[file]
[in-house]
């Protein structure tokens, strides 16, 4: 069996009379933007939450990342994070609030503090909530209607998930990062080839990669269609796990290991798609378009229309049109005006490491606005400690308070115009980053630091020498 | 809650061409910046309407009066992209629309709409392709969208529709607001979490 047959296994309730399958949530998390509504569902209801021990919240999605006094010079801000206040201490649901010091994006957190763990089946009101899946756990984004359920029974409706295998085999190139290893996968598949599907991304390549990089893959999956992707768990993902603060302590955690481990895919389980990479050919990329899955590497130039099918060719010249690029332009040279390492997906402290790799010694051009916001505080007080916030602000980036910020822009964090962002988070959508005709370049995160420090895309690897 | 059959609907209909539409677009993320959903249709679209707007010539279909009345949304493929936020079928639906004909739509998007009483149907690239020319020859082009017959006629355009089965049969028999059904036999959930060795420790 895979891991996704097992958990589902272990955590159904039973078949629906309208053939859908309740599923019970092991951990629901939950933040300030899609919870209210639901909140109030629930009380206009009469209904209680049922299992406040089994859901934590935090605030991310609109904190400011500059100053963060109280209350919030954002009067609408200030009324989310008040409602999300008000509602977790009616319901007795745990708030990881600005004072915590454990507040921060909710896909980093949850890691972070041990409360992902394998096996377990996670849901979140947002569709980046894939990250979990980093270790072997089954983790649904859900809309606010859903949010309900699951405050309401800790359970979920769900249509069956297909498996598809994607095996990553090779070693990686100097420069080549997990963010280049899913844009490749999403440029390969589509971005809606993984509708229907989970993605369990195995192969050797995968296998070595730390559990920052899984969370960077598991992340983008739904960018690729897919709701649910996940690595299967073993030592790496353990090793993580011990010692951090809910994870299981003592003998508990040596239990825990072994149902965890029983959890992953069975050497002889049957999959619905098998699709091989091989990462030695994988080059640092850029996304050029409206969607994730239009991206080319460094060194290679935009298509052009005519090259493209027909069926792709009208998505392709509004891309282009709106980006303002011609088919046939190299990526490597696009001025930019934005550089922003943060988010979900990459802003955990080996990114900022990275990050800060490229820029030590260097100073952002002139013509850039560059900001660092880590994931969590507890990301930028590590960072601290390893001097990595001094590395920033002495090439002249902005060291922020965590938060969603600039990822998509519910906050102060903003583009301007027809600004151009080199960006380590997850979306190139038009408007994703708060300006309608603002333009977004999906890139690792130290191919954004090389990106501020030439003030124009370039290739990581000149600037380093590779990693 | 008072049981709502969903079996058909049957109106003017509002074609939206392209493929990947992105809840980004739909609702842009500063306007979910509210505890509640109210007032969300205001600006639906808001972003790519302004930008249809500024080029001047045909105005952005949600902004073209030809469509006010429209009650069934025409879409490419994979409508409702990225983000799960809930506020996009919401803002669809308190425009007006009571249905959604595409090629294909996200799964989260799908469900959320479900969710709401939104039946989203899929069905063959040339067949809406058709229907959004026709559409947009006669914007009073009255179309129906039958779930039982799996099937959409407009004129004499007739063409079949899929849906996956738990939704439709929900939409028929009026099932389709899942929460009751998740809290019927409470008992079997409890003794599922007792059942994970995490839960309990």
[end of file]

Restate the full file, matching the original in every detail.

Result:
[in-house]
């Protein structure tokens, strides 16, 4: 069996009379933007939450990342994070609030503090909530209607998930990062080839990669269609796990290991798609378009229309049109005006490491606005400690308070115009980053630091020498 | 809650061409910046309407009066992209629309709409392709969208529709607001979490 047959296994309730399958949530998390509504569902209801021990919240999605006094010079801000206040201490649901010091994006957190763990089946009101899946756990984004359920029974409706295998085999190139290893996968598949599907991304390549990089893959999956992707768990993902603060302590955690481990895919389980990479050919990329899955590497130039099918060719010249690029332009040279390492997906402290790799010694051009916001505080007080916030602000980036910020822009964090962002988070959508005709370049995160420090895309690897 | 059959609907209909539409677009993320959903249709679209707007010539279909009345949304493929936020079928639906004909739509998007009483149907690239020319020859082009017959006629355009089965049969028999059904036999959930060795420790 895979891991996704097992958990589902272990955590159904039973078949629906309208053939859908309740599923019970092991951990629901939950933040300030899609919870209210639901909140109030629930009380206009009469209904209680049922299992406040089994859901934590935090605030991310609109904190400011500059100053963060109280209350919030954002009067609408200030009324989310008040409602999300008000509602977790009616319901007795745990708030990881600005004072915590454990507040921060909710896909980093949850890691972070041990409360992902394998096996377990996670849901979140947002569709980046894939990250979990980093270790072997089954983790649904859900809309606010859903949010309900699951405050309401800790359970979920769900249509069956297909498996598809994607095996990553090779070693990686100097420069080549997990963010280049899913844009490749999403440029390969589509971005809606993984509708229907989970993605369990195995192969050797995968296998070595730390559990920052899984969370960077598991992340983008739904960018690729897919709701649910996940690595299967073993030592790496353990090793993580011990010692951090809910994870299981003592003998508990040596239990825990072994149902965890029983959890992953069975050497002889049957999959619905098998699709091989091989990462030695994988080059640092850029996304050029409206969607994730239009991206080319460094060194290679935009298509052009005519090259493209027909069926792709009208998505392709509004891309282009709106980006303002011609088919046939190299990526490597696009001025930019934005550089922003943060988010979900990459802003955990080996990114900022990275990050800060490229820029030590260097100073952002002139013509850039560059900001660092880590994931969590507890990301930028590590960072601290390893001097990595001094590395920033002495090439002249902005060291922020965590938060969603600039990822998509519910906050102060903003583009301007027809600004151009080199960006380590997850979306190139038009408007994703708060300006309608603002333009977004999906890139690792130290191919954004090389990106501020030439003030124009370039290739990581000149600037380093590779990693 | 008072049981709502969903079996058909049957109106003017509002074609939206392209493929990947992105809840980004739909609702842009500063306007979910509210505890509640109210007032969300205001600006639906808001972003790519302004930008249809500024080029001047045909105005952005949600902004073209030809469509006010429209009650069934025409879409490419994979409508409702990225983000799960809930506020996009919401803002669809308190425009007006009571249905959604595409090629294909996200799964989260799908469900959320479900969710709401939104039946989203899929069905063959040339067949809406058709229907959004026709559409947009006669914007009073009255179309129906039958779930039982799996099937959409407009004129004499007739063409079949899929849906996956738990939704439709929900939409028929009026099932389709899942929460009751998740809290019927409470008992079997409890003794599922007792059942994970995490839960309990």